“Suburban single-family homes will be the holy grail of Bay Area real estate,” according to San Francisco Realtor Nicholas Sprangler. “The most desirable real estate segment is, without a doubt, the single-family home market,” Spangler told the San Francisco Chronicle.

After the sub-prime mortgage meltdown, corporate interests, institutional investors and foreign money flooded the single-family home market, transforming much of it from owner-occupied to rental. Corporate entry into the single-family home market has helped push prices higher and would-be homeowners out.

In a recent article entitled “Why upzoning will make the ‘affordable housing crisis’ worse” Steve Martinot states, “any scheme that will lift zoning regulations will make it easier for the real estate financial corporations to absorb the rest of the supply. That is the gift that upzoning promises to give the real estate corporations.” Because land value increases when single family houses are up-zoned and replaced by fourplexes, it will lead to “price increases across the industry.” If the primary concern is the lack of affordable housing, up-zoning does nothing to solve the problem.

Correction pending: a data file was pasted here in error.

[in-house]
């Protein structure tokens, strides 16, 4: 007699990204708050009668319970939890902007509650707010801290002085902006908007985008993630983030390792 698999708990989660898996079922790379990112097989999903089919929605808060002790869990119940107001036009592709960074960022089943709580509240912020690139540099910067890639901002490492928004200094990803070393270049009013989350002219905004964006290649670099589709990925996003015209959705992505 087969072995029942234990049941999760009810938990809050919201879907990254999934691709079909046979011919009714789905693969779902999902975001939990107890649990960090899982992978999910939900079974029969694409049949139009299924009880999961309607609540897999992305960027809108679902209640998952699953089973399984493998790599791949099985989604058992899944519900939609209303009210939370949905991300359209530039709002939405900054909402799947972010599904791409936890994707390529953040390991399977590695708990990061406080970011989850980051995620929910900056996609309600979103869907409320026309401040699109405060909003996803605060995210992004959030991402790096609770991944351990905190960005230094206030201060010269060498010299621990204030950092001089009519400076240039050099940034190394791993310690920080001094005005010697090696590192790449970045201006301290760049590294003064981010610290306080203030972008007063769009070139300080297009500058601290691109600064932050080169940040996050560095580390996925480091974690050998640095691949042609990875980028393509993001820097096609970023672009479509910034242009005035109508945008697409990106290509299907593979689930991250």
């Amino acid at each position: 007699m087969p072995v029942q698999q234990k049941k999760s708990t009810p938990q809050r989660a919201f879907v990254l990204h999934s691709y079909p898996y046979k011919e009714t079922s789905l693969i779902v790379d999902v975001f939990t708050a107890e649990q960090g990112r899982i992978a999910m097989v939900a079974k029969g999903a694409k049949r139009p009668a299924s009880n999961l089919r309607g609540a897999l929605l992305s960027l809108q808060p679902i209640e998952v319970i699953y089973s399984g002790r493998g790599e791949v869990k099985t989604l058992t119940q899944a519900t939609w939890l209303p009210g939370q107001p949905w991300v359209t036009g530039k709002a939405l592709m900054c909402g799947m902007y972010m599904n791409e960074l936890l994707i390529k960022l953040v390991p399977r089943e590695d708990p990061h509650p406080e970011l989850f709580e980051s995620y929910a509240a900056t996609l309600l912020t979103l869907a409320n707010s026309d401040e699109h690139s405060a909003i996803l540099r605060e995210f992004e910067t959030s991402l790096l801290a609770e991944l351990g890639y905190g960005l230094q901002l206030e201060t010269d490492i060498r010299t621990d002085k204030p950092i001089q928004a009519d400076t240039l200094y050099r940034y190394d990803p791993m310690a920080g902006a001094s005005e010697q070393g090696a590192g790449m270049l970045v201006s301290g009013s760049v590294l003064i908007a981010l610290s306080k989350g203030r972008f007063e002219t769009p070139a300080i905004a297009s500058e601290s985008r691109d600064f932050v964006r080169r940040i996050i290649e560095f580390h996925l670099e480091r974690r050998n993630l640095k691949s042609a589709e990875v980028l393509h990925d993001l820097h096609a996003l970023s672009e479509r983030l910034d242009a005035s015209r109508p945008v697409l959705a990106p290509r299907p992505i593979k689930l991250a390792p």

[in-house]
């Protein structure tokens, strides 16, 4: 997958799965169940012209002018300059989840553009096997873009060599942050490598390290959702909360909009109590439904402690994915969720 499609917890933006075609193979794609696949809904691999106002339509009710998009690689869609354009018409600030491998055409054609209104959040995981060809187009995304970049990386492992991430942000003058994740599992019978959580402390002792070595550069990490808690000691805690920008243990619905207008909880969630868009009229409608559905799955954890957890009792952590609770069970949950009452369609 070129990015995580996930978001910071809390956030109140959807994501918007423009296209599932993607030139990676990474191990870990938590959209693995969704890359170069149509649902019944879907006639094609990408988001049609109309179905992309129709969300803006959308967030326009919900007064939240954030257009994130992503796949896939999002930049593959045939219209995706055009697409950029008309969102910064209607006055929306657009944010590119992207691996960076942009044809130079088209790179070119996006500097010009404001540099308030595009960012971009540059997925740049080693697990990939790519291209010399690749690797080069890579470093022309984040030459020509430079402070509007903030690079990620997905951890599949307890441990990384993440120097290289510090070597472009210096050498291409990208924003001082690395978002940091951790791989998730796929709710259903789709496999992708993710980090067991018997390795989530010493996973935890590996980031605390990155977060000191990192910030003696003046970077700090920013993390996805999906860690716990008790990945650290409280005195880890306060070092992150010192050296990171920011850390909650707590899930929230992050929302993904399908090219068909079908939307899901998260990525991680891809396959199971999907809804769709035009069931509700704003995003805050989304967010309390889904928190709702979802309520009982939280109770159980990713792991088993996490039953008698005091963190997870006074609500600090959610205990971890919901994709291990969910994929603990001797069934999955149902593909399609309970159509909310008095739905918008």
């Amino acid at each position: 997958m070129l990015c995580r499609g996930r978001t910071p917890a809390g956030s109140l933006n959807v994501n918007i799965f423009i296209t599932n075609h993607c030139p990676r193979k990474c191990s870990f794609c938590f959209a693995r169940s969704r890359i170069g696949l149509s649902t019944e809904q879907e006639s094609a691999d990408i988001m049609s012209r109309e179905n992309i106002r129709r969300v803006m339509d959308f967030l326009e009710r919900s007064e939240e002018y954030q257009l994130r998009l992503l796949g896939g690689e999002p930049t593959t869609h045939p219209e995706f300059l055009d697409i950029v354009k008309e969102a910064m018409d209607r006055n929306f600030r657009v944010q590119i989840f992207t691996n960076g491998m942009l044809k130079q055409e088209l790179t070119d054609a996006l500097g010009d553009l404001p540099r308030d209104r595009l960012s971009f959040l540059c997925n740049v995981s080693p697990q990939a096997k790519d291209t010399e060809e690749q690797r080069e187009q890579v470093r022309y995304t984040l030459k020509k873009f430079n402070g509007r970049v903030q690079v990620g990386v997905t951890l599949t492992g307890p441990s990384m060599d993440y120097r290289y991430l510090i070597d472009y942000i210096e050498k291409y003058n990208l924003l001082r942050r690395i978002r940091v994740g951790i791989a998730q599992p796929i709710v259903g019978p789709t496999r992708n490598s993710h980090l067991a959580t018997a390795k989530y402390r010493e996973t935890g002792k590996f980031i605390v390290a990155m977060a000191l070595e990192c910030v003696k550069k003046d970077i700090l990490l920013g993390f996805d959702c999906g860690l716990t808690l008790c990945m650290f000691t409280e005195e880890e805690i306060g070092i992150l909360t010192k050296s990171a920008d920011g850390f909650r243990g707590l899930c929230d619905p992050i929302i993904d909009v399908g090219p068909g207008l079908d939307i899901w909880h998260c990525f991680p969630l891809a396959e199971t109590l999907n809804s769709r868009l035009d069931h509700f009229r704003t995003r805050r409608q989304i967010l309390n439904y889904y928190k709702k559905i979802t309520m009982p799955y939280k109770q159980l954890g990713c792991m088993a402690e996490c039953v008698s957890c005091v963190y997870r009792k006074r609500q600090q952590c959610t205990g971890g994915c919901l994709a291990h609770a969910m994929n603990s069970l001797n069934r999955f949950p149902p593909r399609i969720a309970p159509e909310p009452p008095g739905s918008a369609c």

The sudden rush to upzone single-family neighborhoods appears to be just another way investment capital can capture additional appreciation and extract value-added benefit while simultaneously worsening housing affordability and reducing home ownership opportunities. Upzoning single-family neighborhoods just might turn out to be the largest transfer of real wealth from the many to the few that we will ever witness.

Keith Weber

San Mateo

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(2) comments

Ray Fowler

Hi, Keith

Thanks for your LTE. I understand the housing advocates' point of view and there is merit to some of the points they make with respect to adding dwelling units. However, the economic argument that favors individual owners and not real estate corporations... articulated in your comments... somehow gets tossed aside. The advocates' focus seems to be on a "diversity of density" which will allow development in one direction, i.e. converting single-family homes to multi-family units. That approach will work for some but not all...

Terence Y

But, but, Mr. Weber, how will the city make any more property tax off of existing homeowners? The city wants to be one of the few and they want their pound of flesh from this largest transfer of real wealth from the many.

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